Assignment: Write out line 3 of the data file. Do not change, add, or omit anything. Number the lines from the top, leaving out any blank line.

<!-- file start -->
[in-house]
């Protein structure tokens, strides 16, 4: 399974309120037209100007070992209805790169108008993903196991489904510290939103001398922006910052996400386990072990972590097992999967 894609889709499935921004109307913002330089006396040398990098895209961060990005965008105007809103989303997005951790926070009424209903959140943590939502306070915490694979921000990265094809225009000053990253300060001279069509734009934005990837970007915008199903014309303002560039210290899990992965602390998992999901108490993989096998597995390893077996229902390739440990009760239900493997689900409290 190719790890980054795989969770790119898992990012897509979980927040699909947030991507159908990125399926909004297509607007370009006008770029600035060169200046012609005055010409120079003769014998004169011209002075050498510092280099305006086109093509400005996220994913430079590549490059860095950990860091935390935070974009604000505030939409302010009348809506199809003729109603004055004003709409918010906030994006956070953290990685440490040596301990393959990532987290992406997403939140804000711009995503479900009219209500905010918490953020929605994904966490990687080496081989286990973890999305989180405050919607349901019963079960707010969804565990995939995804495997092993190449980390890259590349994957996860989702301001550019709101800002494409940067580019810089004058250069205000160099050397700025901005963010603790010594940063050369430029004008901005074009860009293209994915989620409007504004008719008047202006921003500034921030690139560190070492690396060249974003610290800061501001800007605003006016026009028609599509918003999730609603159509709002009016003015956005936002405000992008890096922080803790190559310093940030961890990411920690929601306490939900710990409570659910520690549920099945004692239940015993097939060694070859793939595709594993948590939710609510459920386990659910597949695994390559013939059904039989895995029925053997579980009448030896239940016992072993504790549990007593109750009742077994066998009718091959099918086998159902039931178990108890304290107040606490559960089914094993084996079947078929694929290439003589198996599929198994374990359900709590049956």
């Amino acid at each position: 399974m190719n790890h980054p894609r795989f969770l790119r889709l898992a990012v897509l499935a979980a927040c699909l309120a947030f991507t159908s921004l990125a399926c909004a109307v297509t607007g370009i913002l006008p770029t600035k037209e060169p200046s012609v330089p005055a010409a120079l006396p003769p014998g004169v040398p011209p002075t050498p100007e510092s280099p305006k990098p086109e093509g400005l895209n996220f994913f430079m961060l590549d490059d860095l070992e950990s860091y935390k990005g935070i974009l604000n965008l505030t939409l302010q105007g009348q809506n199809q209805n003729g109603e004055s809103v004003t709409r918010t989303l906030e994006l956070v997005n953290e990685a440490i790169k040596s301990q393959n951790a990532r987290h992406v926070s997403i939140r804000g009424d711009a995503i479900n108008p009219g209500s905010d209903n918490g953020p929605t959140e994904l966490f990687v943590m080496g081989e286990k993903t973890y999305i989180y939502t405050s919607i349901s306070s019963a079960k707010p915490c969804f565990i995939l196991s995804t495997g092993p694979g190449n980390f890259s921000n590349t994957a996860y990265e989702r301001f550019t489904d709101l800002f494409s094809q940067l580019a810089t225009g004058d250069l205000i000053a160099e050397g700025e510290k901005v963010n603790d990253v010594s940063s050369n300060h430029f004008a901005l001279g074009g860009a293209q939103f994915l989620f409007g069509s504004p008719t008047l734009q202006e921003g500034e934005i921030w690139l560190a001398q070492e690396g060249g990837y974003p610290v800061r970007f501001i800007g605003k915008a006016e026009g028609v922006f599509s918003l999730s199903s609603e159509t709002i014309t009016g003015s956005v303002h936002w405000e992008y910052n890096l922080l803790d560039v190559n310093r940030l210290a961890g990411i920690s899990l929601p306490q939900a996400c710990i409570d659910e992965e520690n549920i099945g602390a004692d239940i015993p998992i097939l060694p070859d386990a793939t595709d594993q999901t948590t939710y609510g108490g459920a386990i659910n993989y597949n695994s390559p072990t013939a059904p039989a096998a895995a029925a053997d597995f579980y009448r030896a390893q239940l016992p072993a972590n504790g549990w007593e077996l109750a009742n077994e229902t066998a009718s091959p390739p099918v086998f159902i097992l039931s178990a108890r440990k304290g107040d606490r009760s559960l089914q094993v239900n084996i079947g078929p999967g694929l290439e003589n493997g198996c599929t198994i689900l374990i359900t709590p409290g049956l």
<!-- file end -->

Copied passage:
């Amino acid at each position: 399974m190719n790890h980054p894609r795989f969770l790119r889709l898992a990012v897509l499935a979980a927040c699909l309120a947030f991507t159908s921004l990125a399926c909004a109307v297509t607007g370009i913002l006008p770029t600035k037209e060169p200046s012609v330089p005055a010409a120079l006396p003769p014998g004169v040398p011209p002075t050498p100007e510092s280099p305006k990098p086109e093509g400005l895209n996220f994913f430079m961060l590549d490059d860095l070992e950990s860091y935390k990005g935070i974009l604000n965008l505030t939409l302010q105007g009348q809506n199809q209805n003729g109603e004055s809103v004003t709409r918010t989303l906030e994006l956070v997005n953290e990685a440490i790169k040596s301990q393959n951790a990532r987290h992406v926070s997403i939140r804000g009424d711009a995503i479900n108008p009219g209500s905010d209903n918490g953020p929605t959140e994904l966490f990687v943590m080496g081989e286990k993903t973890y999305i989180y939502t405050s919607i349901s306070s019963a079960k707010p915490c969804f565990i995939l196991s995804t495997g092993p694979g190449n980390f890259s921000n590349t994957a996860y990265e989702r301001f550019t489904d709101l800002f494409s094809q940067l580019a810089t225009g004058d250069l205000i000053a160099e050397g700025e510290k901005v963010n603790d990253v010594s940063s050369n300060h430029f004008a901005l001279g074009g860009a293209q939103f994915l989620f409007g069509s504004p008719t008047l734009q202006e921003g500034e934005i921030w690139l560190a001398q070492e690396g060249g990837y974003p610290v800061r970007f501001i800007g605003k915008a006016e026009g028609v922006f599509s918003l999730s199903s609603e159509t709002i014309t009016g003015s956005v303002h936002w405000e992008y910052n890096l922080l803790d560039v190559n310093r940030l210290a961890g990411i920690s899990l929601p306490q939900a996400c710990i409570d659910e992965e520690n549920i099945g602390a004692d239940i015993p998992i097939l060694p070859d386990a793939t595709d594993q999901t948590t939710y609510g108490g459920a386990i659910n993989y597949n695994s390559p072990t013939a059904p039989a096998a895995a029925a053997d597995f579980y009448r030896a390893q239940l016992p072993a972590n504790g549990w007593e077996l109750a009742n077994e229902t066998a009718s091959p390739p099918v086998f159902i097992l039931s178990a108890r440990k304290g107040d606490r009760s559960l089914q094993v239900n084996i079947g078929p999967g694929l290439e003589n493997g198996c599929t198994i689900l374990i359900t709590p409290g049956l």